Pope’s visit to coincide with historical landmark

Preparations for the mass in Brno, photo: CTK

Last minute preparations are underway for the Pope’s visit to the Czech Republic, his first since his election in 2005. While the event will feature the usual official meetings and celebrations, Pope Benedict XVI has also sent a signal that he hopes to reach out to ordinary Czechs.

Pope Benedict XVI begins a three-day visit to the Czech Republic on Saturday. He arrives in Prague and will conduct a public mass in the second city Brno on Sunday, which is expected to be attended by up to 150,000 people. On Monday, St. Wenceslas’ day, the Pope will visit the Basilica of St Wenceslas in Stará Boleslav where prince Wenceslas was slain by his brother in the 10th century. Wenceslas was later canonised and made the patron saint of Bohemia. For Czechs, he has both a national and religious significance.

The Pope has already said that he wants his visit to bring a message of faith and hope to Czechs with the visit taking place 20 years after the fall of Communism.

Guisseppe Fiorentina is the head of the international service of the Vatican-based newspaper, L’Osservatore Romano. He says the Pope’s current visit should be viewed in the light of recent Czech and Central European history.

“I think that the meaning should be analysed from an historical point of view. Twenty years after the fall of the Berlin Wall, the Pope goes to visit the Czech Republic to spread once again the message of Christian values that for Europe nowadays are very important”

The Catholic Church was persecuted under the almost four decade long Communist regime. The Communists highlighted its alleged treacherous links with the Vatican, regarded as a worldwide centre of anti-communist conspiracy.

Preparations for the mass in Brno,  photo: CTK
With the Velvet Revolution which overthrew Communism almost 20 years ago, the church came out of the shadows with some credit and popularity. However, leading Czech Catholics have since lamented a missed chance to build on that goodwill and develop a broader base and influence.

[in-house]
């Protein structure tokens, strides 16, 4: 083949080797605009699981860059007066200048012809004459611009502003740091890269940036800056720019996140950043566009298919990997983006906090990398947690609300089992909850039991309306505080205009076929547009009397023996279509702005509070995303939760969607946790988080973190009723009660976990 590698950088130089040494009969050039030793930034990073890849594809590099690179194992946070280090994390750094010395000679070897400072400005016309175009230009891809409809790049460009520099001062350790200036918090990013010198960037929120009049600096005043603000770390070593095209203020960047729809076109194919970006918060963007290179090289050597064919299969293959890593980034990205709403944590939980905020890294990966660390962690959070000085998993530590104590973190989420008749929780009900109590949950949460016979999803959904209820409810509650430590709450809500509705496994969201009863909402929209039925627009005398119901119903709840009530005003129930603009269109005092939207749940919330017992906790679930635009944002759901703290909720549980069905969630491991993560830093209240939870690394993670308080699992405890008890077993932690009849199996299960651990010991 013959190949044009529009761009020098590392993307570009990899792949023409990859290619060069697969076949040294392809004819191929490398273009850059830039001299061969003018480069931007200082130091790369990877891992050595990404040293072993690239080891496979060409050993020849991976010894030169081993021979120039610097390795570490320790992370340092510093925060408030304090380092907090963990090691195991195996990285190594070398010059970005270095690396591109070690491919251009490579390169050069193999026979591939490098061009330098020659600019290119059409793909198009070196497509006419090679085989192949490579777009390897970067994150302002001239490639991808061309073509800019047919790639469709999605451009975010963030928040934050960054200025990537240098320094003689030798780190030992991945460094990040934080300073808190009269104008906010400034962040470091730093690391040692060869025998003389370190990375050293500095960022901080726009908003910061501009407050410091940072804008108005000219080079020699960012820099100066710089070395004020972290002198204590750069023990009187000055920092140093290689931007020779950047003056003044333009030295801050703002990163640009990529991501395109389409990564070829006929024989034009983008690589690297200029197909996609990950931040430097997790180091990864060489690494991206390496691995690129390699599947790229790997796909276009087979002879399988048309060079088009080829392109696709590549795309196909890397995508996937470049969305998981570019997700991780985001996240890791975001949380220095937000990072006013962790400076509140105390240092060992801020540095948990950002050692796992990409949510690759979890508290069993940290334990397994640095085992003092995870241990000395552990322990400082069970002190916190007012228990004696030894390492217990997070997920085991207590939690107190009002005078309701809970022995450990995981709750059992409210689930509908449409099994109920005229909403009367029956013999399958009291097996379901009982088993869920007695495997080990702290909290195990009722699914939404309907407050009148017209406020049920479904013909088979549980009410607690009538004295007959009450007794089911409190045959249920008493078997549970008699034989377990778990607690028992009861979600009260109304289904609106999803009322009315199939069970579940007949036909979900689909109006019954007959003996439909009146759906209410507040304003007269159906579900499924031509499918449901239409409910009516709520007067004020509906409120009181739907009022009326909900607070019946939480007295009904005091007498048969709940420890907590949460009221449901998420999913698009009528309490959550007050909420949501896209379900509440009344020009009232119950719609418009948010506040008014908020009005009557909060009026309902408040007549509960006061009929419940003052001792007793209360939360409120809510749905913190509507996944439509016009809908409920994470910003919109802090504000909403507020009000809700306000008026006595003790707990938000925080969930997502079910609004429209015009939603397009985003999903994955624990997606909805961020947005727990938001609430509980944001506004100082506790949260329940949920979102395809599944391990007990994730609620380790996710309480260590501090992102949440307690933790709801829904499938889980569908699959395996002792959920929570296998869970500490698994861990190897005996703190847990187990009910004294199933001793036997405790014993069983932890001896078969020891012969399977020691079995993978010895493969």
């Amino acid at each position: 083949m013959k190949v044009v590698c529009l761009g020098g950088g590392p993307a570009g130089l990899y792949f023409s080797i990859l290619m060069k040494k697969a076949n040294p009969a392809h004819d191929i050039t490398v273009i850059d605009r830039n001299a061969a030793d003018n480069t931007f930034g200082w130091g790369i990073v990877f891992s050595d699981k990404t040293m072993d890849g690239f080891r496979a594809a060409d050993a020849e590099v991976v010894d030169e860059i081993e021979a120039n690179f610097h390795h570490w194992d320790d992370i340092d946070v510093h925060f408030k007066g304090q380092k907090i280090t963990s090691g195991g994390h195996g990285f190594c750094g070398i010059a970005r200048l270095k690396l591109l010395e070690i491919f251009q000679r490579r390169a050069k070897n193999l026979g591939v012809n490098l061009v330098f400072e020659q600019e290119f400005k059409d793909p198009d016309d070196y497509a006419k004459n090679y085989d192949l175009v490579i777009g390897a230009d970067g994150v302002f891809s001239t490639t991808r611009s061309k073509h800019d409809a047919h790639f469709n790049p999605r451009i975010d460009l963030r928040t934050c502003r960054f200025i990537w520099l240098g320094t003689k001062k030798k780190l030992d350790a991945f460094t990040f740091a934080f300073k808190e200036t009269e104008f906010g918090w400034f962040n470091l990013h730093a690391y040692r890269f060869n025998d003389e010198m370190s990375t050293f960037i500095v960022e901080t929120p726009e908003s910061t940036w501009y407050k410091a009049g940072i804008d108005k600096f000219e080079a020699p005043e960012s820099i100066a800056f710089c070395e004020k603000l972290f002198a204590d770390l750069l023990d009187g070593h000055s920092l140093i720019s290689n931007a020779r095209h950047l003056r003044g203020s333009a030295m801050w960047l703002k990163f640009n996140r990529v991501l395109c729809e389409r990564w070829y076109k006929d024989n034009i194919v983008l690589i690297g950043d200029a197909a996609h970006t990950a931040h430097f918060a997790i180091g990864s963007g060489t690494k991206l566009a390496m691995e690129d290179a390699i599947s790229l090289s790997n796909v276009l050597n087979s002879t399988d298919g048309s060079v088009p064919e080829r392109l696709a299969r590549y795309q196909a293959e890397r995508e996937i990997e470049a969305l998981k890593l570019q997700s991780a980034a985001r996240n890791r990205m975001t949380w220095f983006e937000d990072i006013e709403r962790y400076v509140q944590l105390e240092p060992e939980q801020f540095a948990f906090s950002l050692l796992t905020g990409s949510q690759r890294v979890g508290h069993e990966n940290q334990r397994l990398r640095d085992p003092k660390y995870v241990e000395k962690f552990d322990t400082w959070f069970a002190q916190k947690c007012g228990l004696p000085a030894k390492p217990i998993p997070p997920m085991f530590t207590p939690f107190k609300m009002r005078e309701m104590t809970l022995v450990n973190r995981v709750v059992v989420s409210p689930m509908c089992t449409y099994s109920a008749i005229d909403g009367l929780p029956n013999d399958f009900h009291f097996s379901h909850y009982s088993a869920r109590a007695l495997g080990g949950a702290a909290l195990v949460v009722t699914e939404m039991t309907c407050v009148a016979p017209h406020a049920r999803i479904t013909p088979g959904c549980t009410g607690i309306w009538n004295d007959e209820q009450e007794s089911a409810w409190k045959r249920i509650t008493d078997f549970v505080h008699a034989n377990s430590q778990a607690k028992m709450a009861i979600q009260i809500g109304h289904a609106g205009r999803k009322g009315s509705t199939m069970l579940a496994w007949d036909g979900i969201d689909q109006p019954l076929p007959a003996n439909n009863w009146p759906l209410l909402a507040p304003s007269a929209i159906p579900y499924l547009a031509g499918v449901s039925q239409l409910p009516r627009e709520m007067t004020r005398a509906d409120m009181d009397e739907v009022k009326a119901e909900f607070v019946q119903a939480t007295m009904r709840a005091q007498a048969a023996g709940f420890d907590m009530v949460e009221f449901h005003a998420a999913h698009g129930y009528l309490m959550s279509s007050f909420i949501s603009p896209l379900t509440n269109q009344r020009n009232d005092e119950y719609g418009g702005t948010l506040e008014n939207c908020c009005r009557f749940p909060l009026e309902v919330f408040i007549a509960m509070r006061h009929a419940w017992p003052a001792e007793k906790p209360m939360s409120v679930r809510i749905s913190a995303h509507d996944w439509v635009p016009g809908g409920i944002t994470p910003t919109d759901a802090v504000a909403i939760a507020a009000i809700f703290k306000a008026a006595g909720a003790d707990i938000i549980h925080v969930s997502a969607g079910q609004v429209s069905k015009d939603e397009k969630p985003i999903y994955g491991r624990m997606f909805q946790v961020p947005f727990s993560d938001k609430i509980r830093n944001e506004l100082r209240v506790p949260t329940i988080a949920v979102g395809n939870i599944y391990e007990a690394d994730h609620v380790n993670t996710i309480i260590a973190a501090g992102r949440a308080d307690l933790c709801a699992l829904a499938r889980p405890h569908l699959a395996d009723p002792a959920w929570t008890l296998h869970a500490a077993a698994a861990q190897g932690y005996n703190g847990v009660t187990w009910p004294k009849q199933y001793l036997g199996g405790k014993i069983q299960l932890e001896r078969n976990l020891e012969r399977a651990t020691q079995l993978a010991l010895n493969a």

The current Pope’s predecessor, John-Paul II visited the Czech Republic three times. Even with his charisma and the credit he won for his part in the overthrow of Communism, he did not appear to make much more than a sporadic impact on most Czechs.

Many would question whether the current Pope, often described as theologically conservative, will be well-placed to broaden the Catholic Church’s appeal in the Czech Republic.

But Mr Fiorentina protests that the conservative tag is not a useful one and that the Papal office rather than the incumbent is what is important.

“It is not a matter of the Pope, it is a matter of the message that this Pope, as well as the former Pope and the future Pope has to spread as the successor of St. Peter. It is not a matter of Benedict, John-Paul II or Paul VI, it is a matter of the Pope as the successor of St. Peter.”

Even so, articles in the worldwide Catholic media ahead of the visit have pointed out that the Czech Republic is probably the most atheistic country in Europe.

Figures from the Vatican describe 3.29 million of the country’s 10.4 million inhabitants as Catholics, or around 32 percent of the population. This estimate appears a bit on the high side. The Czech census in 2001 described 26.8 percent of Czechs as Catholics.